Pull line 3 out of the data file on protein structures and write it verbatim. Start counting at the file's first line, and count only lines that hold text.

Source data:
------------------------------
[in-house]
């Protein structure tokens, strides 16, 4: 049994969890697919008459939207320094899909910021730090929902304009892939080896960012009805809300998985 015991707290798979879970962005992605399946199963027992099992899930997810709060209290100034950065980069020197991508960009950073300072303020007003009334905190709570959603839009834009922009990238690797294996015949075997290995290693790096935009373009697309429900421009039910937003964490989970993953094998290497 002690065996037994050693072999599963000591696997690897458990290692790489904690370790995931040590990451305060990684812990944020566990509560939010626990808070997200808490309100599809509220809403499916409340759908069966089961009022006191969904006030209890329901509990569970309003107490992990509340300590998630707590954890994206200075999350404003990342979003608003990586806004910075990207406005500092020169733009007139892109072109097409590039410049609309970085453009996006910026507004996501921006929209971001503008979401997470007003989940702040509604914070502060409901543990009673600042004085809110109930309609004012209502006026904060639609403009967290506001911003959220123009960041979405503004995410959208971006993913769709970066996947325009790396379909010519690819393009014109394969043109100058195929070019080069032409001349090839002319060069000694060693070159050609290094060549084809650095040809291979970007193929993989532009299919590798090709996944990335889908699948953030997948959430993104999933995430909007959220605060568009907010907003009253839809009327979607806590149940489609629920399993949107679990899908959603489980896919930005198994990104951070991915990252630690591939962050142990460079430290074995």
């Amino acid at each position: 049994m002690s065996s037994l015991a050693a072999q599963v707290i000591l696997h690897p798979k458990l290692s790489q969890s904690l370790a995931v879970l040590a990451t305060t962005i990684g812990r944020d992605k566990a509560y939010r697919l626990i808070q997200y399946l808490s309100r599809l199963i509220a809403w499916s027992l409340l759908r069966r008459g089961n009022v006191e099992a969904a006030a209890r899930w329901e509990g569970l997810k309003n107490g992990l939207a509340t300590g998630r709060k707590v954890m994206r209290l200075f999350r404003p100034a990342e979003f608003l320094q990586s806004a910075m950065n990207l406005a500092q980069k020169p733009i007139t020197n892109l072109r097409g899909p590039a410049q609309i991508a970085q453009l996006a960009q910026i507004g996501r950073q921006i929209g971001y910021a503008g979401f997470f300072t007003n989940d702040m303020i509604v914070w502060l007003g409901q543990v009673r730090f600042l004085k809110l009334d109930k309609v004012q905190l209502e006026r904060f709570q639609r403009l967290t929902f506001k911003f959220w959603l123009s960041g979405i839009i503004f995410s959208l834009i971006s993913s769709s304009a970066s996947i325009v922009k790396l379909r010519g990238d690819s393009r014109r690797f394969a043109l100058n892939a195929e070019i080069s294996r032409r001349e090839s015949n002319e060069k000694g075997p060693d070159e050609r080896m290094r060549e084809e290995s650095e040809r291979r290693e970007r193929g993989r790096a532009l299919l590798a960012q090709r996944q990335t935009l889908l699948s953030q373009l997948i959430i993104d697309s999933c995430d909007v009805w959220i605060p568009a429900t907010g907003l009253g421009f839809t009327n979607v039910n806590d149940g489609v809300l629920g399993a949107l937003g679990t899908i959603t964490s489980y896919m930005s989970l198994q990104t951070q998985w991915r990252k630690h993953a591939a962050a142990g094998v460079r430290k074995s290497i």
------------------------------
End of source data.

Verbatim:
């Amino acid at each position: 049994m002690s065996s037994l015991a050693a072999q599963v707290i000591l696997h690897p798979k458990l290692s790489q969890s904690l370790a995931v879970l040590a990451t305060t962005i990684g812990r944020d992605k566990a509560y939010r697919l626990i808070q997200y399946l808490s309100r599809l199963i509220a809403w499916s027992l409340l759908r069966r008459g089961n009022v006191e099992a969904a006030a209890r899930w329901e509990g569970l997810k309003n107490g992990l939207a509340t300590g998630r709060k707590v954890m994206r209290l200075f999350r404003p100034a990342e979003f608003l320094q990586s806004a910075m950065n990207l406005a500092q980069k020169p733009i007139t020197n892109l072109r097409g899909p590039a410049q609309i991508a970085q453009l996006a960009q910026i507004g996501r950073q921006i929209g971001y910021a503008g979401f997470f300072t007003n989940d702040m303020i509604v914070w502060l007003g409901q543990v009673r730090f600042l004085k809110l009334d109930k309609v004012q905190l209502e006026r904060f709570q639609r403009l967290t929902f506001k911003f959220w959603l123009s960041g979405i839009i503004f995410s959208l834009i971006s993913s769709s304009a970066s996947i325009v922009k790396l379909r010519g990238d690819s393009r014109r690797f394969a043109l100058n892939a195929e070019i080069s294996r032409r001349e090839s015949n002319e060069k000694g075997p060693d070159e050609r080896m290094r060549e084809e290995s650095e040809r291979r290693e970007r193929g993989r790096a532009l299919l590798a960012q090709r996944q990335t935009l889908l699948s953030q373009l997948i959430i993104d697309s999933c995430d909007v009805w959220i605060p568009a429900t907010g907003l009253g421009f839809t009327n979607v039910n806590d149940g489609v809300l629920g399993a949107l937003g679990t899908i959603t964490s489980y896919m930005s989970l198994q990104t951070q998985w991915r990252k630690h993953a591939a962050a142990g094998v460079r430290k074995s290497i």